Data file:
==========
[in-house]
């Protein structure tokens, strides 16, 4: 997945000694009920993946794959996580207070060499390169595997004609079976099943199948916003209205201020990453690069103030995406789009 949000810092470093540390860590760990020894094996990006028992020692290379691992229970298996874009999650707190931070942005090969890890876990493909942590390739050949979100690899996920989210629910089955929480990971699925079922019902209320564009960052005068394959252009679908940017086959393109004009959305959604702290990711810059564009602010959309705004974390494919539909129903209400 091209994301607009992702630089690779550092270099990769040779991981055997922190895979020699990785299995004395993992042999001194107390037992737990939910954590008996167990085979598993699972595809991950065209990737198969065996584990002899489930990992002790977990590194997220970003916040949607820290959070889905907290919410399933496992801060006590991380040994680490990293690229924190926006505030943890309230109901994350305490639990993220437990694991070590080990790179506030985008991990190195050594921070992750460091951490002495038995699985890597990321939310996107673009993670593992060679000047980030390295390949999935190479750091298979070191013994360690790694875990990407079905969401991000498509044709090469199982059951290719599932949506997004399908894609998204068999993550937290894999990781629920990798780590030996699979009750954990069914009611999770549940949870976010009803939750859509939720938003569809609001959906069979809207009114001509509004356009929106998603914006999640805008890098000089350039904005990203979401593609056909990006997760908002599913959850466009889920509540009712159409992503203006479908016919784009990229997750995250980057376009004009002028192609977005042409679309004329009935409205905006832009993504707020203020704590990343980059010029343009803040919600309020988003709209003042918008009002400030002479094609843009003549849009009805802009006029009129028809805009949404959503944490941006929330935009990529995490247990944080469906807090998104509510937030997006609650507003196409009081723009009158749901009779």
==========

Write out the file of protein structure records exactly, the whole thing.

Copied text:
[in-house]
């Protein structure tokens, strides 16, 4: 997945000694009920993946794959996580207070060499390169595997004609079976099943199948916003209205201020990453690069103030995406789009 949000810092470093540390860590760990020894094996990006028992020692290379691992229970298996874009999650707190931070942005090969890890876990493909942590390739050949979100690899996920989210629910089955929480990971699925079922019902209320564009960052005068394959252009679908940017086959393109004009959305959604702290990711810059564009602010959309705004974390494919539909129903209400 091209994301607009992702630089690779550092270099990769040779991981055997922190895979020699990785299995004395993992042999001194107390037992737990939910954590008996167990085979598993699972595809991950065209990737198969065996584990002899489930990992002790977990590194997220970003916040949607820290959070889905907290919410399933496992801060006590991380040994680490990293690229924190926006505030943890309230109901994350305490639990993220437990694991070590080990790179506030985008991990190195050594921070992750460091951490002495038995699985890597990321939310996107673009993670593992060679000047980030390295390949999935190479750091298979070191013994360690790694875990990407079905969401991000498509044709090469199982059951290719599932949506997004399908894609998204068999993550937290894999990781629920990798780590030996699979009750954990069914009611999770549940949870976010009803939750859509939720938003569809609001959906069979809207009114001509509004356009929106998603914006999640805008890098000089350039904005990203979401593609056909990006997760908002599913959850466009889920509540009712159409992503203006479908016919784009990229997750995250980057376009004009002028192609977005042409679309004329009935409205905006832009993504707020203020704590990343980059010029343009803040919600309020988003709209003042918008009002400030002479094609843009003549849009009805802009006029009129028809805009949404959503944490941006929330935009990529995490247990944080469906807090998104509510937030997006609650507003196409009081723009009158749901009779």